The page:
Senna: The F1 Movie
You feel as though you are driving along with Senna at 320 km/h in his new McLaren MP4/6 powered by the Honda 3.5 L V10 engine, when he was leading the race at Interlagos, Brazil in 91. With just seven more laps to go, Senna’s gear box was jammed.
Senna had already tried many times before, but he never won at his home Grand Prix. He retired three times and was also Disqualified once previously. Despite his car failing him, he found some special force within him to drive the remaining few laps, stuck on the sixth gear. After he navigated the last curve and raced across the finish line, the crowd went into a tizzy. Senna’s screams of jubilation in the team radio were drowned in the noise from the stands. The fans waving their country flags, proudly joined together in chanting “Ole Ole Ole Senna Senna”.
He drove for a few meters before pulling over onto the side of the track. Senna won the GP and he fainted. Driving the car under such tremendous pressure with a lot of physical and mental stress, gave him shoulder and neck spasms. He looked like a spent force, when he gingerly stepped onto the podium for the award ceremony. Senna lifted the trophy with a great amount of effort and he characteristically drowned himself in champagne.
‘Senna’ is a documentary that follows the Brazilian driver Ayrton Senna from his early years at Formula One, to his ascendancy to World Champion and till his tragic death at the age of 34 during a F1 race. ‘Senna’ is directed by the British born filmmaker Asif Kapadia. He succeeded in capturing the spirit of motor racing and the emotions, that play a big role in deciding a champion. The documentary is superbly edited by Chris King and the background score is composed by Antonio Pinto, whose light compositions, fittingly match the sound of a race car. Despite being a documentary, it is not traditionally interrupted in between with interviews from the real life characters. It follows a simplistic linear style, showing the footage from the races, his family videos, and the interviews from archives. The images are well supported by the background voice overs from key figures, who played an important role in shaping Senna’s career.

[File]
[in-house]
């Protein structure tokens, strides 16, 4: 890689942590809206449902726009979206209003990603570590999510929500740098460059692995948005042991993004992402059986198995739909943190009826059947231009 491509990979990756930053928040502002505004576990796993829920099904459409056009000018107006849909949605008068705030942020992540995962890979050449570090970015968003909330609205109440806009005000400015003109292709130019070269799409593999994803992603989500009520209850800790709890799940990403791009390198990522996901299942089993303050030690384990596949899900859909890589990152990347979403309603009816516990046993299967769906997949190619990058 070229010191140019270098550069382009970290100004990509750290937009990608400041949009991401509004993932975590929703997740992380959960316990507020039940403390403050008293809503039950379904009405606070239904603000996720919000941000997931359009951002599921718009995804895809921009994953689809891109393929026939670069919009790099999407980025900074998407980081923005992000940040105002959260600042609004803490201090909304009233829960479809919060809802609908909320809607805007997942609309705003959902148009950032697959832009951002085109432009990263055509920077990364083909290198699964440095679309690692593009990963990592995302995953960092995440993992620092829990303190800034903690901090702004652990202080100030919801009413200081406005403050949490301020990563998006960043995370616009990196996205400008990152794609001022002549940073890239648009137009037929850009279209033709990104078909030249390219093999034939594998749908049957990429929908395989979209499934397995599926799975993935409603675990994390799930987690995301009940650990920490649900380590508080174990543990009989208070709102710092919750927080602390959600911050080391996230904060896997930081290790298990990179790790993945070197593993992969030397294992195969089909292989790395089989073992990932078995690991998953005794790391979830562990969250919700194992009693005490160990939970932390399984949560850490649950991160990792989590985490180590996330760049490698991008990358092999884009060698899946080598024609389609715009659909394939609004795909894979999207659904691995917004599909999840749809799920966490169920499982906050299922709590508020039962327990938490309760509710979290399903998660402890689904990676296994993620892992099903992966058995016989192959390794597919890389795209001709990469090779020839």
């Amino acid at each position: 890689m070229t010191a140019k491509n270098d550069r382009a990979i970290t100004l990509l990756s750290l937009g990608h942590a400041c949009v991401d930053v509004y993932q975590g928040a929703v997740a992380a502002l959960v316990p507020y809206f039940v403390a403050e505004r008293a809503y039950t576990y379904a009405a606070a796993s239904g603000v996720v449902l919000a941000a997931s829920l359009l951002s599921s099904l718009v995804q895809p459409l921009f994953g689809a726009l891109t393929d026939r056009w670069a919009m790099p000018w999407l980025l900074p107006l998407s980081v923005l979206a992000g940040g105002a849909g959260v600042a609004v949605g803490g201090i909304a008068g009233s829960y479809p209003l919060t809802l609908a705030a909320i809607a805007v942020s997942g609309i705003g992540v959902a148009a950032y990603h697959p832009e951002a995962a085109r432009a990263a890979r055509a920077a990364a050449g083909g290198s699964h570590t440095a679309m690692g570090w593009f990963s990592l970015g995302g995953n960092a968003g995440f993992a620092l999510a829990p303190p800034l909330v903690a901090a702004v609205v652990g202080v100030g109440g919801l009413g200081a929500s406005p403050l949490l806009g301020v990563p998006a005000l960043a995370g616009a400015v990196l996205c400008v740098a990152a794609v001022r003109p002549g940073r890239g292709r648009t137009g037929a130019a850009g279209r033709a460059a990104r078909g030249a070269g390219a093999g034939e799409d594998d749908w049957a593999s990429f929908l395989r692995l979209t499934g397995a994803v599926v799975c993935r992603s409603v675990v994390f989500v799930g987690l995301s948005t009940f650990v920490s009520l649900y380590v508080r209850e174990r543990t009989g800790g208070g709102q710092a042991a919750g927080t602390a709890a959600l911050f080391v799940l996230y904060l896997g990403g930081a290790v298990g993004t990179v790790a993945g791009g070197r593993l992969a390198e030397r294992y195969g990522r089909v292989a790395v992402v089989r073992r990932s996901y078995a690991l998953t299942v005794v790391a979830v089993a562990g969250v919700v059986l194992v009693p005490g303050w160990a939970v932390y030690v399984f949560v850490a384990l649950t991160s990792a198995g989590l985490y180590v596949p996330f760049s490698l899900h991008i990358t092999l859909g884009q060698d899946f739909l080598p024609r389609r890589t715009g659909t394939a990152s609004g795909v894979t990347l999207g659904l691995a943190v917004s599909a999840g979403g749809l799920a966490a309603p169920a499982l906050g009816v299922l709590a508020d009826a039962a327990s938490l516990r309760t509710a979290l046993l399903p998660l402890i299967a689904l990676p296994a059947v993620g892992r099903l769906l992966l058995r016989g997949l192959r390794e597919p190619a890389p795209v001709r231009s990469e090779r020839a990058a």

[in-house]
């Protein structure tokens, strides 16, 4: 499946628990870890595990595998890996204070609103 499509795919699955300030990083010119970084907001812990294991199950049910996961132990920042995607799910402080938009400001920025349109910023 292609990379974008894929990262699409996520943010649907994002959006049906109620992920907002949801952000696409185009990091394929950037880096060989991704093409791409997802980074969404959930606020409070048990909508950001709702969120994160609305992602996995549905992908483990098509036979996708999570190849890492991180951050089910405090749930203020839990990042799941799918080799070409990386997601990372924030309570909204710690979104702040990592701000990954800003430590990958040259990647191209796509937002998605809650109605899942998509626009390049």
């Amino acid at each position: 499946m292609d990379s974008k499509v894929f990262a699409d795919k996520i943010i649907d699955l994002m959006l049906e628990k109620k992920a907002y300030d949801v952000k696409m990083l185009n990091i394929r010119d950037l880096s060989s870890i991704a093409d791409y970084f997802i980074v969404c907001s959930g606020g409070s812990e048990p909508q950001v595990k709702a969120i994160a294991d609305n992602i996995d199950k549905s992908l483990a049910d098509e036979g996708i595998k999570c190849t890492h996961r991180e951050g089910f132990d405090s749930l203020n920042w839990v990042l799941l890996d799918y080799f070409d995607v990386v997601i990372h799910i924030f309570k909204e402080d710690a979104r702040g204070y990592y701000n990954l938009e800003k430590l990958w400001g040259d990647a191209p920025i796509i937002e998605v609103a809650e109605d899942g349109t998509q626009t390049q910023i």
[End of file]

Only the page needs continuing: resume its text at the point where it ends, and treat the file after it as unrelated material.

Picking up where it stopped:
‘Senna’ is presented in a live-action theme, along with never seen before footage from behind the scenes. We make several pit stops at Monaco, Portugal, Japan, Brazil and Australia.
We first see him step into the spotlight at ’84 Monaco GP, where he spectacularly fought his way from 13th to overtaking 3 time world Champion Niki Lauda for second place in a wet circuit. We watch him win his maiden Grand Prix at Estoril, Portugal just in his second season at F1. Which he beautifully described as ” Winning is a unique thing, it’s like a drug. It is something so strong and so intense, that once you experience it, you keep searching for it all the time.”
Senna’s fierce rivalry with Alain Prost provides the main theme for the documentary. It is brilliantly shown in a series of 3 races at Suzuka , Japan. He won his first Formula One world championship title at Suzuka in a near impossible task by passing Prost for the lead back from 16th place. Suzuka become their battle ground, with two highly controversial endings, that saw the title change hands between them for the next two seasons.
His aversion to the politics of the Formula one, makes up the subplot. Senna vividly described that the F1 is more about politics and money instead of pure racing. He once publicly said “I was cheated many times by the system but i said to myself today has to be my way” after his infamous collision with Prost. He added “You break your balls to be on pole and they put you on the wrong side of the circuit” on mysteriously moving the pole position to the dirtier side of the track, to benefit Prost.
His unfortunate death was a huge loss to both Brazil and the racing world. At his funeral a very passionate fan lamented “We Brazilians need food, education, health care and a little joy. Now that joy has been removed.”
Ayrton Senna’s story is all about courage, passion for the sport, determination to succeed and patriotism. ‘Senna’ is one of the best sports documentaries I have seen in recent times. It is a must watch for every motor racing fan.